Research & Projects

Research in the Benet Lab relates to the development of the correlation of pharmacokinetics and pharmacodynamics for drugs in various patient populations, with emphasis on the relevance of specific metabolic enzymes and drug transporters. We currently have three main lines of research.

Enzymes with efflux and uptake transporters as barriers

The Benet Lab was first to hypothesize and characterize the interplay between metabolic enzymes and drug transporters in the intestine and the liver. Early studies of this interplay in our lab include investigations of cytochrome P450 3A enzymes and P-glycoprotein as related to immunosuppressive, anti-cancer, anti-AIDS, and anti-parasitic drugs, as well as drugs of importance to women’s health. More recent work has concentrated on the interplay of hepatic enzymes with OATP uptake transporters and multiple hepatic efflux transporters for HMG CoA reductase inhibitors, macrolide antibiotics and antidiabetic drugs.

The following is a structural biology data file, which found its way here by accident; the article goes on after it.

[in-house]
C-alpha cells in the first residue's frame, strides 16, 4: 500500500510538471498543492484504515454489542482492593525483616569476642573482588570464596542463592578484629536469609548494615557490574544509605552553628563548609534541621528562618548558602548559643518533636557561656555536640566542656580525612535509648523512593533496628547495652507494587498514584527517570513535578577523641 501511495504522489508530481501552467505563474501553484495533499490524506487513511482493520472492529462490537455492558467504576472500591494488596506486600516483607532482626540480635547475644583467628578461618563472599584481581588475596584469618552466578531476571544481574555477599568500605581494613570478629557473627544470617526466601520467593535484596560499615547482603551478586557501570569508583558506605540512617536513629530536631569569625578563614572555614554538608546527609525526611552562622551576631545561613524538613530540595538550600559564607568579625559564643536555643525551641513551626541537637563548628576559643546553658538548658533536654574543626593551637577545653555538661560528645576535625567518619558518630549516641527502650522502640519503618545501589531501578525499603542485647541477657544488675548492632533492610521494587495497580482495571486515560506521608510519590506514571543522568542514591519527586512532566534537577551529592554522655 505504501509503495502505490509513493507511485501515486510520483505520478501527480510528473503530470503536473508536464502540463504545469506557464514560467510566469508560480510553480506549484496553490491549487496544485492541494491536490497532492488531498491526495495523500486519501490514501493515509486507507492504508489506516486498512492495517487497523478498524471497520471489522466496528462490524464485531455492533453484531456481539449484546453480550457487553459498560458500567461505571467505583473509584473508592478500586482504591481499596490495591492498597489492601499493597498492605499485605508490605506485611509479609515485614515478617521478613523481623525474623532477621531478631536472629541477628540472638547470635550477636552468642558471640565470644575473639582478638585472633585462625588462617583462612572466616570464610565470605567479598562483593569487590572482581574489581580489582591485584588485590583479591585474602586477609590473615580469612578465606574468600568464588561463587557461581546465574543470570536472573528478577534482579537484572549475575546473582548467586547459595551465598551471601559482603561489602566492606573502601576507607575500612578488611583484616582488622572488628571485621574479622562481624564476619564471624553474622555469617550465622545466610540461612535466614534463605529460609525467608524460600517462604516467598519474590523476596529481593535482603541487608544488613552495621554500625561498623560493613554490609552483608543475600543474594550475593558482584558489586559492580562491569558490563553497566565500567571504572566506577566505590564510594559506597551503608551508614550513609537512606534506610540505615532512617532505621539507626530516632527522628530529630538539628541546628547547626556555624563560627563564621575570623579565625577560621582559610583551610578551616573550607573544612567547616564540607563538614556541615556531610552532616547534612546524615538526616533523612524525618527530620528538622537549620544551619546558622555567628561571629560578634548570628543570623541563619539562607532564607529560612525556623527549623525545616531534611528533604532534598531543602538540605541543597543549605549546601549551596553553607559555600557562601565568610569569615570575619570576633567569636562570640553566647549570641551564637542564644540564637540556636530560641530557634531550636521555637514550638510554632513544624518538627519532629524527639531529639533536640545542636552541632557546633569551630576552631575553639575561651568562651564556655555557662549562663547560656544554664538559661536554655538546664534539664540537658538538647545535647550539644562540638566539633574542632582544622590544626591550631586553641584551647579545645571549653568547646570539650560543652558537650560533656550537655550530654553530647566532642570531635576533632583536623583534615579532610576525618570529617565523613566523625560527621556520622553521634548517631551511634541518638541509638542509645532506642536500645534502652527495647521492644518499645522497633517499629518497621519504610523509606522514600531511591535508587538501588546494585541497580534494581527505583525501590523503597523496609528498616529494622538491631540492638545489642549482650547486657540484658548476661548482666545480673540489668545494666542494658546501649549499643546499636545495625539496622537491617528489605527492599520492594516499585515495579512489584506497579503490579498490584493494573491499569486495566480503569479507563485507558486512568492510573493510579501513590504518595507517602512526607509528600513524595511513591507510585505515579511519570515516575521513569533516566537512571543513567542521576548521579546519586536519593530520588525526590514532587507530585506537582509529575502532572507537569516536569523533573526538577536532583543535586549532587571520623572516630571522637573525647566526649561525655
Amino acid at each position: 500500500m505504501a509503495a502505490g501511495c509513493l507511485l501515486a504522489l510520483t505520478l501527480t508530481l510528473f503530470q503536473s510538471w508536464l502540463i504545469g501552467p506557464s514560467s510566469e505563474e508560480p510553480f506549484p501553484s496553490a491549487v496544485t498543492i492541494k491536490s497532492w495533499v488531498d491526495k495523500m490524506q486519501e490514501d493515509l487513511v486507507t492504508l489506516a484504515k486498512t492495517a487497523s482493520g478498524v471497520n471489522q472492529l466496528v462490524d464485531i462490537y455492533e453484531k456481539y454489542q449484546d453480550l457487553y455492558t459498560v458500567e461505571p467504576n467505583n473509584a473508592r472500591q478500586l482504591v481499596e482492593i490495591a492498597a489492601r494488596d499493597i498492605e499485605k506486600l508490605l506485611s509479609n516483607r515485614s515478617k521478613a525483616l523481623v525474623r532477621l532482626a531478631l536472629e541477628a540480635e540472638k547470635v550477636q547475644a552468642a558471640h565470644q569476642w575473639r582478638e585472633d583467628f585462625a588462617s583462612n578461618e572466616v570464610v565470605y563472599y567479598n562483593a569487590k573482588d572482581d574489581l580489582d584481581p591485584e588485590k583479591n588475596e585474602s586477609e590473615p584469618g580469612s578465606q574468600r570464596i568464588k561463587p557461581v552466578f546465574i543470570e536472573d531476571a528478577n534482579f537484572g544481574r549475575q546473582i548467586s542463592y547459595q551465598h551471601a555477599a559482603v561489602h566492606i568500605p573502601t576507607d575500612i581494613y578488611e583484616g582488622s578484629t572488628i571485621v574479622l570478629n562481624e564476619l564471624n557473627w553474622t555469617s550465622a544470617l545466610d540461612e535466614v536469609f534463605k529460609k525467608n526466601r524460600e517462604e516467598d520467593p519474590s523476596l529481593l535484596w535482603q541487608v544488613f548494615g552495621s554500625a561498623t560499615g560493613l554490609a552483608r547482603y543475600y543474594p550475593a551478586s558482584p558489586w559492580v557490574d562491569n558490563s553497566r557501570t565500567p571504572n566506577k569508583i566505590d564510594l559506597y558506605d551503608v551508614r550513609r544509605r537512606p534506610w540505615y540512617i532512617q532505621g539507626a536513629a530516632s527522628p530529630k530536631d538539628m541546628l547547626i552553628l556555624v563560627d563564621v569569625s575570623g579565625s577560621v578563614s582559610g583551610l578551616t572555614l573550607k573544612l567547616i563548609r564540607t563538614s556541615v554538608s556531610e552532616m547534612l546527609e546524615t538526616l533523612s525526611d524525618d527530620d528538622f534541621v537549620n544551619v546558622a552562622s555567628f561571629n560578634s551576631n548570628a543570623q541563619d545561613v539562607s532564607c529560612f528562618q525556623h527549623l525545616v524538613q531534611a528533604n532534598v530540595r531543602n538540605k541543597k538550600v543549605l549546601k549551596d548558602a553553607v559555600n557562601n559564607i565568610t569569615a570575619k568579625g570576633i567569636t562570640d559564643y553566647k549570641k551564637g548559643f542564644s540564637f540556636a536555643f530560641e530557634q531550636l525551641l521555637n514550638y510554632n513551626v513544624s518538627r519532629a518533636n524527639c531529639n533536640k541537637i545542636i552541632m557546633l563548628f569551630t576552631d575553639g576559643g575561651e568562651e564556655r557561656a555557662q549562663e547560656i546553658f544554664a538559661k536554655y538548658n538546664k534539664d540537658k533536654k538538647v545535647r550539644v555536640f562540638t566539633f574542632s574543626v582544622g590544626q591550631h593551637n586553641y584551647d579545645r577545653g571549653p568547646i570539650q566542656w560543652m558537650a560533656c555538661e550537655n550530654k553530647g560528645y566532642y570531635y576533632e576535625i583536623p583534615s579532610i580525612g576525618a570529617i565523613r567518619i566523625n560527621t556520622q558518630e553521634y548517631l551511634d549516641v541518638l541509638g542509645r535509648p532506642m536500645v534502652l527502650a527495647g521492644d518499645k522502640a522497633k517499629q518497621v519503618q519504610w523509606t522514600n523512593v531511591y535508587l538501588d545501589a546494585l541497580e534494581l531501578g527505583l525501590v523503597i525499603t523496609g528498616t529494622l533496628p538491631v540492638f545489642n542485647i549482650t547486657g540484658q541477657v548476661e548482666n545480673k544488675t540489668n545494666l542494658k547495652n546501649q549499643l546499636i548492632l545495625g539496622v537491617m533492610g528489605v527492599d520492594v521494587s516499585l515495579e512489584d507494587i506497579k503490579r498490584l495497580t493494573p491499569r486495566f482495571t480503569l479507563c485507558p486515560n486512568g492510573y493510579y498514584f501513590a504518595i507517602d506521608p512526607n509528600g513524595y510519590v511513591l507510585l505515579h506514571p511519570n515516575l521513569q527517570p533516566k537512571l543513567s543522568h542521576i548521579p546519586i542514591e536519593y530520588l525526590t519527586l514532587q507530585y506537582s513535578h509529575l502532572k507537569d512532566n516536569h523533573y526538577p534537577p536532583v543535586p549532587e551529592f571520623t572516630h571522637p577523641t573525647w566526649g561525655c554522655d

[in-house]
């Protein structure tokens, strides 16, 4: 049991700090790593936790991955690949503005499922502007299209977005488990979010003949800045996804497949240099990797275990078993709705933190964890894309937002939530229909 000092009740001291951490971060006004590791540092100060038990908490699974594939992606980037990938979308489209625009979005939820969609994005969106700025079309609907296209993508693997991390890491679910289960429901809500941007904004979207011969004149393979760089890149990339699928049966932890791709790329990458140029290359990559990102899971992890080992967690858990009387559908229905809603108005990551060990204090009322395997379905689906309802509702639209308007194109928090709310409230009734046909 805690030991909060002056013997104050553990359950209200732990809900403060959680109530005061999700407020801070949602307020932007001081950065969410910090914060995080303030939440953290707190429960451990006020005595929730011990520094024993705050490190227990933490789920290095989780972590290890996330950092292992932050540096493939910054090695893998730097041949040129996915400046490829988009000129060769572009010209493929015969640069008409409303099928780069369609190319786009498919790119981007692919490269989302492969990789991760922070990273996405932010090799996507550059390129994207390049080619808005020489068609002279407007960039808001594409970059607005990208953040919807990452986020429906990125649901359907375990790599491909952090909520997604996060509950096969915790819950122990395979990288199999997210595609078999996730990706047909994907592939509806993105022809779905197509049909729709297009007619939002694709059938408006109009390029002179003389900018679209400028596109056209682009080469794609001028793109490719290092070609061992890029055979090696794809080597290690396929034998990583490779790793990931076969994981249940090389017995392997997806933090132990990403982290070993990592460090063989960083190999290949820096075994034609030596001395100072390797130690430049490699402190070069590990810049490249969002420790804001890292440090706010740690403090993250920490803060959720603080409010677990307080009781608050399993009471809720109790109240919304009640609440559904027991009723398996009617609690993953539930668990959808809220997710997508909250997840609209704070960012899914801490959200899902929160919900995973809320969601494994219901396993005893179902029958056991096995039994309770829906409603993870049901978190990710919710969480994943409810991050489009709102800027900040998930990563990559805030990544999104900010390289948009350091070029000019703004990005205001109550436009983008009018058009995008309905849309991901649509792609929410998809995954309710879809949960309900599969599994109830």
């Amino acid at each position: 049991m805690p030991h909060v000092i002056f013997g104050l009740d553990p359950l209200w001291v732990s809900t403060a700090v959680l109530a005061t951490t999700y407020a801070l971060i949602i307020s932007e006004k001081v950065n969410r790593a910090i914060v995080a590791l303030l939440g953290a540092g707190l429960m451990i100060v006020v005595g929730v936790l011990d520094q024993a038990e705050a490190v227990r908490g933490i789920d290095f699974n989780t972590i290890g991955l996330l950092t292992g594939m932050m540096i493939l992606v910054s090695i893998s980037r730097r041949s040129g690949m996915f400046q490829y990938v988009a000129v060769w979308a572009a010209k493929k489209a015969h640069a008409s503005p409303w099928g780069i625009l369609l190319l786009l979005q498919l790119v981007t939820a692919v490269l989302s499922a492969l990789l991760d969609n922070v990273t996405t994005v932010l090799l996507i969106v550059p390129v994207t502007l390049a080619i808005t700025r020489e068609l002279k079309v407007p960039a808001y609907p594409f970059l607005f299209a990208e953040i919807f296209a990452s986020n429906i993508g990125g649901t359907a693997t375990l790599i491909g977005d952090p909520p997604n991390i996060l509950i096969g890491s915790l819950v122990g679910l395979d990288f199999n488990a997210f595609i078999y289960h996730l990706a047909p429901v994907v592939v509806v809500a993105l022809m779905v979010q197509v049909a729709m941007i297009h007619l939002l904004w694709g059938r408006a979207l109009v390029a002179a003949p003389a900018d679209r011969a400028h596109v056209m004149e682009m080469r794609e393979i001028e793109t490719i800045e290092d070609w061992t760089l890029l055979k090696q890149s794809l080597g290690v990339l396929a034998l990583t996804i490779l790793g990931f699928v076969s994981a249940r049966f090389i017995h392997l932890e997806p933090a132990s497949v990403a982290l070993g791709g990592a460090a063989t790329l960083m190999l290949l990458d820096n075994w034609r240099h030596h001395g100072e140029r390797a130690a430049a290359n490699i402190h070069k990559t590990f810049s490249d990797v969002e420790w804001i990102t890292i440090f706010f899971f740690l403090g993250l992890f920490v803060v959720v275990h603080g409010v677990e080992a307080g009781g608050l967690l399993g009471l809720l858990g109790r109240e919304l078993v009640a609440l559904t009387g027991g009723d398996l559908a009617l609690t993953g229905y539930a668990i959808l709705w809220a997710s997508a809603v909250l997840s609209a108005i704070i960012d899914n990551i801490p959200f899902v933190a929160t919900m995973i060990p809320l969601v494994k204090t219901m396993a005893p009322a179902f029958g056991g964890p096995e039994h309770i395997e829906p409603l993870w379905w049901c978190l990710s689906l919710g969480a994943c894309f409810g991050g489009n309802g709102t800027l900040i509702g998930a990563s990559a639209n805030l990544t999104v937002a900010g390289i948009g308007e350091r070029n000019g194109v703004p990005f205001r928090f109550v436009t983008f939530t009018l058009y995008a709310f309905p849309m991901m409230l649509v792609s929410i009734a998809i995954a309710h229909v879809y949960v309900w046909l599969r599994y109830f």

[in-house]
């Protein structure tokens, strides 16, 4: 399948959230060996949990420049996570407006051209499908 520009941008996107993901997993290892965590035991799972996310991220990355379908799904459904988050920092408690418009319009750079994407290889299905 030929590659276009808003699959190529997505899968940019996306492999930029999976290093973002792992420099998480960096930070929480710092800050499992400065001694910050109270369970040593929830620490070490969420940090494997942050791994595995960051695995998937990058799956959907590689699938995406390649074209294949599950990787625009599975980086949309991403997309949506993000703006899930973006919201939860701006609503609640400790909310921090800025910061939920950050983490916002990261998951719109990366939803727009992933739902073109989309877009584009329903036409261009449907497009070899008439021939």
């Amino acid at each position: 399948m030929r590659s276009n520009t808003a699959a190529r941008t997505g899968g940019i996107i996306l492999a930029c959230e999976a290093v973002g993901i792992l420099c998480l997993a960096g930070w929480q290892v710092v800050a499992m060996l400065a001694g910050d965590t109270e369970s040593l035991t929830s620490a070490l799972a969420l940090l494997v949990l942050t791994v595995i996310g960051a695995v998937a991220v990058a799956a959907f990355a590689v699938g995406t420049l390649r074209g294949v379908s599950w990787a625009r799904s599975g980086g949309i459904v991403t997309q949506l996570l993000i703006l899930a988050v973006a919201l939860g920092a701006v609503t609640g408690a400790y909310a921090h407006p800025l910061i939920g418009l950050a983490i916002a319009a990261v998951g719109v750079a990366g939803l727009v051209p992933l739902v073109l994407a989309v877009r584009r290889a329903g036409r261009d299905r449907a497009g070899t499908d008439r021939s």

Development of the Biopharmaceutics Drug Disposition Classification System (BDDCS)

Proposed by Leslie Benet, PhD, in 2005, the Biopharmaceutics Drug Disposition Classification System (BDDCS) is a simple classification system that serves as a roadmap for predicting metabolic and transporter interactions for different classes of new molecular entities. Recent work has confirmed the hypotheses that Class 1, high soluble-highly permeable drugs, do not exhibit intestinal and liver transporter effects and that low permeability drugs are characterized by elimination from the body being primarily as unchanged drug in the bile and urine.

Carboxylic acid functional groups (R-COOH)

Numerous drugs containing carboxylic acid functional groups are metabolized in humans by conjugation with glucuronic acid and/or formation of acyl CoA intermediates. The Benet Lab continues to investigate whether acyl glucuronides and acyl CoA intermediates react with proteins and nucleic acids in vitro and in vivo forming covalent adducts and to define the mechanism of these reactions.